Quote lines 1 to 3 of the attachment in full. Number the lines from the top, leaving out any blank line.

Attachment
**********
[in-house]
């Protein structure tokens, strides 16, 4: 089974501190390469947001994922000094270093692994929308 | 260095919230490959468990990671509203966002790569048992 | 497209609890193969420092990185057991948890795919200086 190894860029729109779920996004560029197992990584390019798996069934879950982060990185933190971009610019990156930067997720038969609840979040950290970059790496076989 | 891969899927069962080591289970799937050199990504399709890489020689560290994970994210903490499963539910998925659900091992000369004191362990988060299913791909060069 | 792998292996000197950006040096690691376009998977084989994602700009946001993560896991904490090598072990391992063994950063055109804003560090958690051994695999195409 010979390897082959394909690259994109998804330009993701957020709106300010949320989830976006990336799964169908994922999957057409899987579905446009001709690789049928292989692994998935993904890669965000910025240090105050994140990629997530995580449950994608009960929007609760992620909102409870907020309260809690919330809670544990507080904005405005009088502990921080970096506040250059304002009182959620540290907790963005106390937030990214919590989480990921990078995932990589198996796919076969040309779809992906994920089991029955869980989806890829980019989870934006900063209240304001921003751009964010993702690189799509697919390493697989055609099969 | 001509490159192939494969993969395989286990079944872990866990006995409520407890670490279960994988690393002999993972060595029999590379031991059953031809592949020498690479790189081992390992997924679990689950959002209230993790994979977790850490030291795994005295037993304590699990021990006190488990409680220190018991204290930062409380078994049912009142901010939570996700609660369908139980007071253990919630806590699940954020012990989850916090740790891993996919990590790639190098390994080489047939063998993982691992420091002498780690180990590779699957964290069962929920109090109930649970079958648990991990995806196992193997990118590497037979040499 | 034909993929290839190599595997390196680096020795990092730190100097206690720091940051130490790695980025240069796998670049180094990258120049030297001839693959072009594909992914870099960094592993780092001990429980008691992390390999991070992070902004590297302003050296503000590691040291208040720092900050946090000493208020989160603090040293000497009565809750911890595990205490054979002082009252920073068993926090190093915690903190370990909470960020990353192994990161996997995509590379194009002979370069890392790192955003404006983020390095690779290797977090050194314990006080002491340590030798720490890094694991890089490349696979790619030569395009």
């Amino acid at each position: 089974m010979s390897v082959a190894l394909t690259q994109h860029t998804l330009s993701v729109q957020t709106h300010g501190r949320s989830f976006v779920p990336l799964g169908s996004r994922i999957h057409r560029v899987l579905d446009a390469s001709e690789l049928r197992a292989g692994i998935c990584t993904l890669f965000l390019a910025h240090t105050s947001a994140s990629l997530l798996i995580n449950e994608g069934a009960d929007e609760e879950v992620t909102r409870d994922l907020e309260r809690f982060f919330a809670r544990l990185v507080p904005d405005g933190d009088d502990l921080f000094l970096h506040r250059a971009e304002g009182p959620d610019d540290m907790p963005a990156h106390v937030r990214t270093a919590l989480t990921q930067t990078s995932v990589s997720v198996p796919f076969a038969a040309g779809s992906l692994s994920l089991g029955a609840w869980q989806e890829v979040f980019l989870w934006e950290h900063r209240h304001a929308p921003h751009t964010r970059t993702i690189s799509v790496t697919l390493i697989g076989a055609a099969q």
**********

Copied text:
[in-house]
């Protein structure tokens, strides 16, 4: 089974501190390469947001994922000094270093692994929308 | 260095919230490959468990990671509203966002790569048992 | 497209609890193969420092990185057991948890795919200086 190894860029729109779920996004560029197992990584390019798996069934879950982060990185933190971009610019990156930067997720038969609840979040950290970059790496076989 | 891969899927069962080591289970799937050199990504399709890489020689560290994970994210903490499963539910998925659900091992000369004191362990988060299913791909060069 | 792998292996000197950006040096690691376009998977084989994602700009946001993560896991904490090598072990391992063994950063055109804003560090958690051994695999195409 010979390897082959394909690259994109998804330009993701957020709106300010949320989830976006990336799964169908994922999957057409899987579905446009001709690789049928292989692994998935993904890669965000910025240090105050994140990629997530995580449950994608009960929007609760992620909102409870907020309260809690919330809670544990507080904005405005009088502990921080970096506040250059304002009182959620540290907790963005106390937030990214919590989480990921990078995932990589198996796919076969040309779809992906994920089991029955869980989806890829980019989870934006900063209240304001921003751009964010993702690189799509697919390493697989055609099969 | 001509490159192939494969993969395989286990079944872990866990006995409520407890670490279960994988690393002999993972060595029999590379031991059953031809592949020498690479790189081992390992997924679990689950959002209230993790994979977790850490030291795994005295037993304590699990021990006190488990409680220190018991204290930062409380078994049912009142901010939570996700609660369908139980007071253990919630806590699940954020012990989850916090740790891993996919990590790639190098390994080489047939063998993982691992420091002498780690180990590779699957964290069962929920109090109930649970079958648990991990995806196992193997990118590497037979040499 | 034909993929290839190599595997390196680096020795990092730190100097206690720091940051130490790695980025240069796998670049180094990258120049030297001839693959072009594909992914870099960094592993780092001990429980008691992390390999991070992070902004590297302003050296503000590691040291208040720092900050946090000493208020989160603090040293000497009565809750911890595990205490054979002082009252920073068993926090190093915690903190370990909470960020990353192994990161996997995509590379194009002979370069890392790192955003404006983020390095690779290797977090050194314990006080002491340590030798720490890094694991890089490349696979790619030569395009």
């Amino acid at each position: 089974m010979s390897v082959a190894l394909t690259q994109h860029t998804l330009s993701v729109q957020t709106h300010g501190r949320s989830f976006v779920p990336l799964g169908s996004r994922i999957h057409r560029v899987l579905d446009a390469s001709e690789l049928r197992a292989g692994i998935c990584t993904l890669f965000l390019a910025h240090t105050s947001a994140s990629l997530l798996i995580n449950e994608g069934a009960d929007e609760e879950v992620t909102r409870d994922l907020e309260r809690f982060f919330a809670r544990l990185v507080p904005d405005g933190d009088d502990l921080f000094l970096h506040r250059a971009e304002g009182p959620d610019d540290m907790p963005a990156h106390v937030r990214t270093a919590l989480t990921q930067t990078s995932v990589s997720v198996p796919f076969a038969a040309g779809s992906l692994s994920l089991g029955a609840w869980q989806e890829v979040f980019l989870w934006e950290h900063r209240h304001a929308p921003h751009t964010r970059t993702i690189s799509v790496t697919l390493i697989g076989a055609a099969q």